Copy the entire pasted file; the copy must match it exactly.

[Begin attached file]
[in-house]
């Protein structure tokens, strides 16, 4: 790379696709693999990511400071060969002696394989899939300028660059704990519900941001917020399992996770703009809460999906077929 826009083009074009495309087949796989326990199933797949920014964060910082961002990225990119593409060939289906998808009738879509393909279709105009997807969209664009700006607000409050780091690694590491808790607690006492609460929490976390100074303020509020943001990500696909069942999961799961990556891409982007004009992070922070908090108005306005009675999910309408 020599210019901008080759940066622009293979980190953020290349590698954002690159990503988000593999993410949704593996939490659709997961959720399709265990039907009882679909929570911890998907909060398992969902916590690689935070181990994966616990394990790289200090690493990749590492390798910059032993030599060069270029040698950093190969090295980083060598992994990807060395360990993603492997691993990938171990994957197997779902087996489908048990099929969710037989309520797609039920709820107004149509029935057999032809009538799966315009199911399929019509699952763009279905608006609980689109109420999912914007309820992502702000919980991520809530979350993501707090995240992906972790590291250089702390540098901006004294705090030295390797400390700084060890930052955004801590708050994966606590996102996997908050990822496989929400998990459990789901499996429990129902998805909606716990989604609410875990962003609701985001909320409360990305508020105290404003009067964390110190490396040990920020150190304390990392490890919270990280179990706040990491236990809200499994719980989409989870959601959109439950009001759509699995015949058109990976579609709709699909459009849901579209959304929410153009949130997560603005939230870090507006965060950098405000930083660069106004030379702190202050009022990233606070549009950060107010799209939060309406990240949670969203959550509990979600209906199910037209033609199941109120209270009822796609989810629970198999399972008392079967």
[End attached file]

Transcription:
[in-house]
């Protein structure tokens, strides 16, 4: 790379696709693999990511400071060969002696394989899939300028660059704990519900941001917020399992996770703009809460999906077929 826009083009074009495309087949796989326990199933797949920014964060910082961002990225990119593409060939289906998808009738879509393909279709105009997807969209664009700006607000409050780091690694590491808790607690006492609460929490976390100074303020509020943001990500696909069942999961799961990556891409982007004009992070922070908090108005306005009675999910309408 020599210019901008080759940066622009293979980190953020290349590698954002690159990503988000593999993410949704593996939490659709997961959720399709265990039907009882679909929570911890998907909060398992969902916590690689935070181990994966616990394990790289200090690493990749590492390798910059032993030599060069270029040698950093190969090295980083060598992994990807060395360990993603492997691993990938171990994957197997779902087996489908048990099929969710037989309520797609039920709820107004149509029935057999032809009538799966315009199911399929019509699952763009279905608006609980689109109420999912914007309820992502702000919980991520809530979350993501707090995240992906972790590291250089702390540098901006004294705090030295390797400390700084060890930052955004801590708050994966606590996102996997908050990822496989929400998990459990789901499996429990129902998805909606716990989604609410875990962003609701985001909320409360990305508020105290404003009067964390110190490396040990920020150190304390990392490890919270990280179990706040990491236990809200499994719980989409989870959601959109439950009001759509699995015949058109990976579609709709699909459009849901579209959304929410153009949130997560603005939230870090507006965060950098405000930083660069106004030379702190202050009022990233606070549009950060107010799209939060309406990240949670969203959550509990979600209906199910037209033609199941109120209270009822796609989810629970198999399972008392079967």